Business Success by the Numbers

What numbers lead to business success?

  • 0 – As in 0 /0 (zero injuries and zero accidents). In any company, the safety of employees and customers each and every day should be of highest concern.


  • 1 – As in one page. This should be the length of most documents and reports in any business. Kept to one page, summaries, plans and analyses are short, to the point, and laser focused on the essential issues.


  • 2 – As in two sides. Any time a manager has to mediate a dispute or decide an argument, it is essential for the manager to hear both sides of the argument before making the decision.

  • 3 – As in “Thinking in Threes.” This is the communication technique to analyze, organize, and summarize most concepts and actions in three points. As with a one pager…
    • Three points requires forced prioritization on the most important.
    • Three points can be remembered.
    • Three points can be communicated more easily.

  • 4 – As in four people. This is the maximum number of people to have in most meetings. Keeping meetings to as small a group as possible allows work to get done and progress to be made. With a greater number of people in a meeting, the accountability for each participant goes down rapidly along with their attention and commitment to drive action.

  • 5 – As in the “Five Whys.” This is Toyota’s technique to ensure that we focus on the root cause of the problem rather than a symptom. In using the “Five Whys”, start with a why question, to every answer ask a why question, repeat five times and you will usually come to the underlying root cause of the problem which is what needs to be solved.

  • 6 – As in six days in a week. This is the absolute maximum number of days in a week that anybody should work. We all need to have a day off, to rest, to re-charge batteries, and to mentally digest and process all that has gone on during the work days.

  • 10 – As in the “Rule of Ten.” This maxim of communication advises that a new concept or idea may need to be communicated as many as ten times before being internalized by the listeners. Employing the “Rule of Ten” helps convince the team that the message is important to you and that you mean what you say.

  • 20 – As in twenty minutes a day. This is the amount of time that we need to be working on that big, important, but not urgent task that we all too often procrastinate and avoid doing. By working on such a task for 20 minutes a day even the biggest elephant can be eaten in just weeks.

  • 30 – As in thirty minutes. This is the maximum time that nearly all meetings should last. By forcing meetings to be only 30 minutes long you require that the participants prepare, stay on point, and keep the meeting moving along. The all too common alternatives are those one hour meetings that drag on for hours.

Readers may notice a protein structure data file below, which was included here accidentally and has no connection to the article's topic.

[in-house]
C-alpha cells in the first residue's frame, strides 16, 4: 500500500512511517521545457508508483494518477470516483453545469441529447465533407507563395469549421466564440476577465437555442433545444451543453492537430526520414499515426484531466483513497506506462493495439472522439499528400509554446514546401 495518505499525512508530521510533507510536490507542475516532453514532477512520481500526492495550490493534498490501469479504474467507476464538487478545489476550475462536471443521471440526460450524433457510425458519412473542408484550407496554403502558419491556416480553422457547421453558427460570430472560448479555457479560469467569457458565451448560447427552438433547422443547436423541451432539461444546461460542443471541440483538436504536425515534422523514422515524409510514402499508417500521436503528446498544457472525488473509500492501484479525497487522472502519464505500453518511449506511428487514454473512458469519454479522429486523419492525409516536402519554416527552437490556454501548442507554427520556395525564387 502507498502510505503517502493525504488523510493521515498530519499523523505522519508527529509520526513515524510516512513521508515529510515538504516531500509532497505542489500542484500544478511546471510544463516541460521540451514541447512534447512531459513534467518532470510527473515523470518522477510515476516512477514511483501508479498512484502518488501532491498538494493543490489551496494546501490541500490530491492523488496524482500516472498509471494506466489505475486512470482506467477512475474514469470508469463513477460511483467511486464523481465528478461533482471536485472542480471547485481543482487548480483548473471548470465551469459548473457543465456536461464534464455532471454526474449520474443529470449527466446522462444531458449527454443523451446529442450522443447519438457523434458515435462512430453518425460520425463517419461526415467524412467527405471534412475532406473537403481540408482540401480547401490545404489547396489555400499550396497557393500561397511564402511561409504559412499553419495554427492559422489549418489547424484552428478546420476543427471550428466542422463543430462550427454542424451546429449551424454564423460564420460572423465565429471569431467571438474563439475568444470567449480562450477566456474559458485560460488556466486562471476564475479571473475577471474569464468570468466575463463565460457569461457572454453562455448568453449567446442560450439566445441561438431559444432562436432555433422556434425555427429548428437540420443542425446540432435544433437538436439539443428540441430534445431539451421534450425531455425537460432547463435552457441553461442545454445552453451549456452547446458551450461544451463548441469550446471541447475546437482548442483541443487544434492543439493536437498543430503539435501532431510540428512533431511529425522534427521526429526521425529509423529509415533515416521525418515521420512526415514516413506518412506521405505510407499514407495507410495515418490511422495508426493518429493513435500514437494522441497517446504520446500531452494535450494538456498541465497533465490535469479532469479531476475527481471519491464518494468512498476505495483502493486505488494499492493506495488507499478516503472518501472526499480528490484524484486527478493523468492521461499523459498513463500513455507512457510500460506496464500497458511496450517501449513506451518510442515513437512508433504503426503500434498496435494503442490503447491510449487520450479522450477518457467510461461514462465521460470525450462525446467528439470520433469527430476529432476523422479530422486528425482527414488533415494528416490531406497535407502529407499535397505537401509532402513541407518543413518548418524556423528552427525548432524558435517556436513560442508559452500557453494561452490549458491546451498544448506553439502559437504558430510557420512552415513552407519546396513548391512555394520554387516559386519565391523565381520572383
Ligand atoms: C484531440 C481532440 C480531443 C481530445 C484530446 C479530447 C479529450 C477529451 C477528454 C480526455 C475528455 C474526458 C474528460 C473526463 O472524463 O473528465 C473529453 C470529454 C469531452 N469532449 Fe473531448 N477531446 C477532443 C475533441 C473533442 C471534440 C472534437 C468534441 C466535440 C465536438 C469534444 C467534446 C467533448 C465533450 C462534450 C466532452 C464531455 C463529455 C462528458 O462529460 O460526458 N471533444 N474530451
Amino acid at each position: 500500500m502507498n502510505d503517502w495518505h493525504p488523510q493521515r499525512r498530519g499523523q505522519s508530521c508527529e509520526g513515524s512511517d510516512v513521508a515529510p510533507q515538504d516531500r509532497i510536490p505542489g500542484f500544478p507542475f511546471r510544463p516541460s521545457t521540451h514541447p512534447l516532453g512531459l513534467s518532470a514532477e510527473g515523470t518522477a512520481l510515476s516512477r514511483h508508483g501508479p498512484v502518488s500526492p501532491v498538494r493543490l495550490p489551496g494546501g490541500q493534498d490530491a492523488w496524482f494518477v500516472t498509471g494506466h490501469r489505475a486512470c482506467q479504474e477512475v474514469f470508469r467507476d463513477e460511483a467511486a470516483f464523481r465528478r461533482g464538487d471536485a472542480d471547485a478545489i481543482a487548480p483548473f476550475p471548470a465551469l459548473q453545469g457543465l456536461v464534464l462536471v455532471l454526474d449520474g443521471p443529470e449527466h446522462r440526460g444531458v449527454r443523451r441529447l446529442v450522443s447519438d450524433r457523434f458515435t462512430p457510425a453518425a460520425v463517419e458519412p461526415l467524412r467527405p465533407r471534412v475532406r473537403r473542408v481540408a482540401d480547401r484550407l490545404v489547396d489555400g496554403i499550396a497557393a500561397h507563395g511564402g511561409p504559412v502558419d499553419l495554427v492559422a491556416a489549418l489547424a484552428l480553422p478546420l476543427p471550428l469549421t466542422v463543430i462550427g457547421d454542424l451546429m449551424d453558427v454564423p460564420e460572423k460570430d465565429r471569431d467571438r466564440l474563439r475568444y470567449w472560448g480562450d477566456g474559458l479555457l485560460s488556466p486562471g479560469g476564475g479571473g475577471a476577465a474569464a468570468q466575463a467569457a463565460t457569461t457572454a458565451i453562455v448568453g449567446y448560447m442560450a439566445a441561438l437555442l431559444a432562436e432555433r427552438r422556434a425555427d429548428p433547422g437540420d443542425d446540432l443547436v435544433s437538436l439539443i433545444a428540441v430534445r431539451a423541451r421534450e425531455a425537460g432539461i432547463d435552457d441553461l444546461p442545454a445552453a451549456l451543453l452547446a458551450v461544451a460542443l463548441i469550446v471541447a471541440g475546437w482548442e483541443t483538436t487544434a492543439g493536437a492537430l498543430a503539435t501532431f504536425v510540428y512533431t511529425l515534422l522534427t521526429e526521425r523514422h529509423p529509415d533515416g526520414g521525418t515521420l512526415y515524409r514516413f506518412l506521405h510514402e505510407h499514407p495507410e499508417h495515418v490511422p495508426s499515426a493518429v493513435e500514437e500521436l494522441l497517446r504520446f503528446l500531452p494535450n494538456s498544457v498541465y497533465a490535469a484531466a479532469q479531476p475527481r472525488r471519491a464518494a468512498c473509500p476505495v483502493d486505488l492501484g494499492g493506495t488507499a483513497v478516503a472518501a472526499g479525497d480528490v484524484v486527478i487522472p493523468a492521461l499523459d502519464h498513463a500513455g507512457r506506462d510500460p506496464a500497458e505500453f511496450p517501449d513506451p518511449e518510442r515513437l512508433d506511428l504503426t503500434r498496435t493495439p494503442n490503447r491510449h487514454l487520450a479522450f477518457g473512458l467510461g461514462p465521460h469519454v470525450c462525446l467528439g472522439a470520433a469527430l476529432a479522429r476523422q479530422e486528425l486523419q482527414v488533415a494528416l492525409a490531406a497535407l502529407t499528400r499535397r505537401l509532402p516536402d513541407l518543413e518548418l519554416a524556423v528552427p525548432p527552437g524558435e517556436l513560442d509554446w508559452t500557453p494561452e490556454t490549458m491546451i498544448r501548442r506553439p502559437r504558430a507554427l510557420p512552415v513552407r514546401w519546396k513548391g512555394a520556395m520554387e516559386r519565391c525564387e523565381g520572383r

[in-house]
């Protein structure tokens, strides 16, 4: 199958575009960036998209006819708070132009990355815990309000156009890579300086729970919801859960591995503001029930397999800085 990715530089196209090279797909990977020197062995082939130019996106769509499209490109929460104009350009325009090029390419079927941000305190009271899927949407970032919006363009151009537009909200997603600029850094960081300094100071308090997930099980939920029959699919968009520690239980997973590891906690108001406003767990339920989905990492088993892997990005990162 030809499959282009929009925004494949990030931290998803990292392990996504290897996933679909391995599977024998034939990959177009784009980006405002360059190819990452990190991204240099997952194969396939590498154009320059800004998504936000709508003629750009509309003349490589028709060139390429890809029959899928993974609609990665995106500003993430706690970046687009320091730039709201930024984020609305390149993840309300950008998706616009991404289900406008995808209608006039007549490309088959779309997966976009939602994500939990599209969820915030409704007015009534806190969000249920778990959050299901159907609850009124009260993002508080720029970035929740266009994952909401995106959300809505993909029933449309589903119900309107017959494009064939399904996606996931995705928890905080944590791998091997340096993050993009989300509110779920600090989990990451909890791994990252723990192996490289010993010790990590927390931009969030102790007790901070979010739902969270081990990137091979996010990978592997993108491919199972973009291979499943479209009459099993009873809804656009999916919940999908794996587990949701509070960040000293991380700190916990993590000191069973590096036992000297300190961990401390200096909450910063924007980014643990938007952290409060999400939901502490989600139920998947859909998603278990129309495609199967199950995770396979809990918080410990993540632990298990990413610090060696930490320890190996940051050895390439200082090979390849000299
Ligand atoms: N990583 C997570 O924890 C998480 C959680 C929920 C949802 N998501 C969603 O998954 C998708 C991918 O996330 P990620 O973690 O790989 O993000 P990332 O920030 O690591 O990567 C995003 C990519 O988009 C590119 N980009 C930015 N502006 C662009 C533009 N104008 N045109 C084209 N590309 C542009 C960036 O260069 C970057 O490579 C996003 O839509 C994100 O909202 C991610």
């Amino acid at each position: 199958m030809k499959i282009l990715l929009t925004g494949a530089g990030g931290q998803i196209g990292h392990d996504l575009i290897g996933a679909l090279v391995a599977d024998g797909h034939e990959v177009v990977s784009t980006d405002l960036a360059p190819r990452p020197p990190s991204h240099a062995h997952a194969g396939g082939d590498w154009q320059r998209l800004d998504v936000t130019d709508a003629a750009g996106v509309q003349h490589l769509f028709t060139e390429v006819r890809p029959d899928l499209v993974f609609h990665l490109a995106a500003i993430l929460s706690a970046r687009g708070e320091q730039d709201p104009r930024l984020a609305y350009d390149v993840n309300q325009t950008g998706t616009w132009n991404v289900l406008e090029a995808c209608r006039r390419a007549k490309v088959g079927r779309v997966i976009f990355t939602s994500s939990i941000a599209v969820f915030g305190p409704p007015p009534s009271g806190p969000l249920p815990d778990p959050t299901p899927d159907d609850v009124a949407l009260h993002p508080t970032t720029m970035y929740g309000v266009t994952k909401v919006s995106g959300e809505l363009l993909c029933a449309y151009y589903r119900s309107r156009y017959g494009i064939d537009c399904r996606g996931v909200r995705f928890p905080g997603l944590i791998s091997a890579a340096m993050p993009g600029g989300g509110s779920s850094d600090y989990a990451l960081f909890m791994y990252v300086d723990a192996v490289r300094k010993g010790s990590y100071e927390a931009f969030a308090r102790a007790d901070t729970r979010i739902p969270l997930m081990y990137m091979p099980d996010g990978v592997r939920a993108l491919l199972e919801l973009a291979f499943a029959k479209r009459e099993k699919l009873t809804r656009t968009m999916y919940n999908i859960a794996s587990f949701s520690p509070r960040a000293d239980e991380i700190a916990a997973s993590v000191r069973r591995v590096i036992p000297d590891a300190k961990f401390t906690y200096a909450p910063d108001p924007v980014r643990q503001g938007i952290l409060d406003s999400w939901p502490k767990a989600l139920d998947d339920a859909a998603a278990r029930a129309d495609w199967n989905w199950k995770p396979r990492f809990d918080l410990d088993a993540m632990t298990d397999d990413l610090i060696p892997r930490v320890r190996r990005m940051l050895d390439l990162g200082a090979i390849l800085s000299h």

• 70 – As in seventy percent. This is the percentage of people on any typical conference call who are doing E-Mails (or texting or web surfing) while only half listening. In reality, that means everyone except the person who just spoke, the person actually speaking, and the annoying colleague eagerly waiting to interrupt in order to interject something that proves how smart and important they are.


  • 80 – As in the 80 /20 rule. This is the observation that 80% of all work can be done by focusing on the most important 20% of activities. Following the 80 / 20 lets you get the important 80% done in 20% of the time.

  • 80 – As in the “80 / 100 solution”. This is the solution that is not perfect but resolves 80% of the problem with the caveat that the solution is straightforward and simple enough that it can be 100% implemented by the people who are required to implement it.

    “There is a maxim: 80% strategy with 100% execution will win over 100% strategy with 80% execution.” Eugene Lee

  • 100 – As in 100%. This is the amount of time that we need to be focused and committed to doing what is right and ethical.

    “The lesson I learned from this is that it’s easier to hold to your principles 100% of the time than it is to hold to them 98% of the time. If you give in to “just this once,” … you’ll regret where you end up. You’ve got to define for yourself what you stand for and draw the line in a safe place.” Clayton Christensen, Harvard Business School

  • 110 – As in 110% Success. This is the success that you will achieve through a combination of “doing business by the numbers”, hard work and (of course) a good amount of luck.

About David Shedd

David has been a President - CEO - COO of an up to $350M group of manufacturing, distribution, specialty retail and services companies, having led 22 different businesses from turnarounds to start-ups to fast growth companies.
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